Considering all of that, a contract extension for Scherff should be easy. Right?

Wrong. 

Currently in the final year of his rookie deal, multiple reports stretching over the last six weeks indicate that the organization is way off in their extension offers to Scherff. He might not command the biggest contract in the league, but he will get paid like a top three guard. In 2019, that means a lot of money.

Cowboys guard Zach Martin makes $14 million a year. Jaguars guard Andrew Norwell makes $13.3 million a year. Scherff might not get to Martin's salary, but he will probably get to Norwell, whether Washington pays it or not.

That means the Redskins need to pony up the cash now because as each day passes, the team is approaching an ugly set of options. Scherff and his representatives might continue to negotiate during the season, but it doesn't make a lot of sense. Once free agency becomes in view, players tend to wait for it. Just ask Kirk Cousins. 

In fact, the situation between Scherff and the Redskins has some resemblance to the Cousins saga from a few years ago. 

In that case, Washington low-balled their homegrown quarterback in their first set of negotiations. From there, things went sideways, and the team used consecutive franchise tags on Cousins before he finally left via free agency. 

If the Redskins can't get a deal done with Scherff, the team could use a franchise tag in 2020. But that's a dangerous game of roulette. 

The time to get a deal done with Scherff is now, if not last month. Redskins team president has said in the past that deadlines drive deals, but with Scherff, there is no exact deadline. He can decide to stop working on a contract extension at any moment, particularly once the pads come on at training camp.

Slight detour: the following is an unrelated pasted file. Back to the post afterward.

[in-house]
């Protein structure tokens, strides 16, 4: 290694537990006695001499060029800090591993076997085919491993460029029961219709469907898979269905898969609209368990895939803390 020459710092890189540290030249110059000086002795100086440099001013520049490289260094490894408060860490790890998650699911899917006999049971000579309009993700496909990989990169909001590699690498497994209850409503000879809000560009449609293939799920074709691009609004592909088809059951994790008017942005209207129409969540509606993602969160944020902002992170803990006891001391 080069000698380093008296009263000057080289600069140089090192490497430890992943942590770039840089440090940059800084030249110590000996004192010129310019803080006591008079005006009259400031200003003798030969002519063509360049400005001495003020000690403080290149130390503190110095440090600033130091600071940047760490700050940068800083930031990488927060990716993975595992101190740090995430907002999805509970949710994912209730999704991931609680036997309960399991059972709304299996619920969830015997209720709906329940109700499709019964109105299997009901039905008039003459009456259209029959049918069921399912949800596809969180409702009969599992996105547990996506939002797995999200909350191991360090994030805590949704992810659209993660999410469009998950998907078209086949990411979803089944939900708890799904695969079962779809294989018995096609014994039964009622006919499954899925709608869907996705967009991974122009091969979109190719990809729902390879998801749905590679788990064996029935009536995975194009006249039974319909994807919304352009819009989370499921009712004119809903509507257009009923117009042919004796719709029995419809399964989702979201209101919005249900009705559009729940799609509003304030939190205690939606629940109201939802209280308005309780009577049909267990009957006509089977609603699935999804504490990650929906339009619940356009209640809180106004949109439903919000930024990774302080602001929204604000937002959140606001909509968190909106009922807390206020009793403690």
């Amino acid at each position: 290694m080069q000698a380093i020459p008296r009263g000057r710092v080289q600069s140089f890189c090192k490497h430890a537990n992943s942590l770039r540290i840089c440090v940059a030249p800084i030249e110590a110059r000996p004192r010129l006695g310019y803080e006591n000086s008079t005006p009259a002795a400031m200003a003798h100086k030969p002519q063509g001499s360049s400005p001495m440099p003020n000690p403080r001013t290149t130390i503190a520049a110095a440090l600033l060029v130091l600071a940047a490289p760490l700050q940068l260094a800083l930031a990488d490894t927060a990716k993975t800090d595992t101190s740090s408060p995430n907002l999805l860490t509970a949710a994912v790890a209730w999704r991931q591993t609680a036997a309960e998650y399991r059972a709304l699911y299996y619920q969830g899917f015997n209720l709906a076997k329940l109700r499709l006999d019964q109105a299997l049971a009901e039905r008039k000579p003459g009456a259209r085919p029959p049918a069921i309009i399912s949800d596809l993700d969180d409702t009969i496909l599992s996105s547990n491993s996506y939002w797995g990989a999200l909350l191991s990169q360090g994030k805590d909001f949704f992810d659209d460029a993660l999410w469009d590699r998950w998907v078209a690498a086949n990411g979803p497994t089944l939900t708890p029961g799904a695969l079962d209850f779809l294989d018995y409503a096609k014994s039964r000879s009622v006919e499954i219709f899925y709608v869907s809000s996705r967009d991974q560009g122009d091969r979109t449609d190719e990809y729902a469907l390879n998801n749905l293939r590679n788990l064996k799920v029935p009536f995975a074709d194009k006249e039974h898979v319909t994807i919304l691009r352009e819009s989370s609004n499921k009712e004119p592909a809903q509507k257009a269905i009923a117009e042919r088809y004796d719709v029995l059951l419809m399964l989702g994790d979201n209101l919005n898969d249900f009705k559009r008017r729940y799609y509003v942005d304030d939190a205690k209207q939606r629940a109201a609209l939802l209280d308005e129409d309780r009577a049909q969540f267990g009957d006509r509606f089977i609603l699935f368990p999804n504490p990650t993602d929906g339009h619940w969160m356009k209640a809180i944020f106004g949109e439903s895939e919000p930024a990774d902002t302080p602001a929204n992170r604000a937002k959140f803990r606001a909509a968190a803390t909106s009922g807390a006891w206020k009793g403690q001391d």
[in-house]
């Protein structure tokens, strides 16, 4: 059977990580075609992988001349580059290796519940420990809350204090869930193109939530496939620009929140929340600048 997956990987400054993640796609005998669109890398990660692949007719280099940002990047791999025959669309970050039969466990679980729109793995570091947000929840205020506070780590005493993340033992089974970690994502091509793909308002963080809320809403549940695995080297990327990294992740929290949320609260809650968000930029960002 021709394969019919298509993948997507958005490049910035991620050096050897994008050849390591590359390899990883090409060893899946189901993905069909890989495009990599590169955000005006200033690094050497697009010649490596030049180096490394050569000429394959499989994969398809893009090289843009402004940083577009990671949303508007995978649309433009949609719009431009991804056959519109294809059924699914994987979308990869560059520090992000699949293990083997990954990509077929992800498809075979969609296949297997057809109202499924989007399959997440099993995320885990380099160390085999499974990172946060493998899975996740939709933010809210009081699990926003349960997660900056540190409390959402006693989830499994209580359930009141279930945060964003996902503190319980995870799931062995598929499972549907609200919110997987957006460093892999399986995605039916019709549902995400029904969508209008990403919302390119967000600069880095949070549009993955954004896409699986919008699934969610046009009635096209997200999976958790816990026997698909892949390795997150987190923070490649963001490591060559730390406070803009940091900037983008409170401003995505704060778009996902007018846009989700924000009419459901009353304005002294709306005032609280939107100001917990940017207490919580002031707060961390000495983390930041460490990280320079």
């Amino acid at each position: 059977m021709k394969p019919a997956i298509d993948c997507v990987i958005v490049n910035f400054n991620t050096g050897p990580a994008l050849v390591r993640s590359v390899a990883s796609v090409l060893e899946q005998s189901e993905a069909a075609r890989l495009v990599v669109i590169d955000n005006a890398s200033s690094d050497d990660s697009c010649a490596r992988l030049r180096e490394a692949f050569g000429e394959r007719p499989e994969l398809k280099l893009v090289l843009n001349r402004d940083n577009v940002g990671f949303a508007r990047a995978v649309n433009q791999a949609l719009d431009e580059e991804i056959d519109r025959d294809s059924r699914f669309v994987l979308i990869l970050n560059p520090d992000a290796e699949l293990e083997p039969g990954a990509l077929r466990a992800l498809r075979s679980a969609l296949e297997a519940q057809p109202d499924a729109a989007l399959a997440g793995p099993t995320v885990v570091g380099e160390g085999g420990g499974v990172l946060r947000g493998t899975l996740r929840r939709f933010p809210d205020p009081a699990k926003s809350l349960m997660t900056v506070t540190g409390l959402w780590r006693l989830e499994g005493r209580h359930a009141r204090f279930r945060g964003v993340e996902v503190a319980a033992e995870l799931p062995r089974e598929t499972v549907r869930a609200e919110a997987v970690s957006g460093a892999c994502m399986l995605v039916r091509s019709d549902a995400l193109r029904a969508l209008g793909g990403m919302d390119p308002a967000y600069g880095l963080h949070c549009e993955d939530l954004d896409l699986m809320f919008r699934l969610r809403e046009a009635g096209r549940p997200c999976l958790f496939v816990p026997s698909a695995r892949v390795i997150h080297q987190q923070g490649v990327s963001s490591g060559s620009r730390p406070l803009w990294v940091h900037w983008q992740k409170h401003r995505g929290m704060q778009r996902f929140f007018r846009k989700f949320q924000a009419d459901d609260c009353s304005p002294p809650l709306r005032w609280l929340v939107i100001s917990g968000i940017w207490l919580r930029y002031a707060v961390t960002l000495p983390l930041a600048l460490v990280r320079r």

The Trent Williams holdout might be complicating things a bit, if Williams only wants more cash and the issue isn't about much more than that. The truth is a Scherff extension would actually free up cap space in the short term, as his signing bonus would be spread out over the life of the contract, and some of that salary cap relief could go to Williams right away. 

Williams' status isn't the hold up between Scherff and the Redskins. Whatever is the actual holdup best be resolved soon. or the Redskins are beginning down an all too familiar franchise path.

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The 10 best dog parks in the Washington D.C. area

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The 10 best dog parks in the Washington D.C. area

During one of the hottest summers on record, getting the dog out to exercise amid the 100-degree heat has become a daunting task. The sidewalks burn their oh-so-adorable paws and canines living in the big city don't have ample space to expend their energy. 

Fortunately, the D.C. area offers several dog park options for pups to run around, play fetch and cool down with a splash while their owners unwind in a nice shady spot. For anyone looking to switch things up from the everyday walk around the neighborhood, these locations are worth taking a look at. 

10 best dog parks in the D.C. area 

1. Swampoodle Dog Park

3rd and L St NE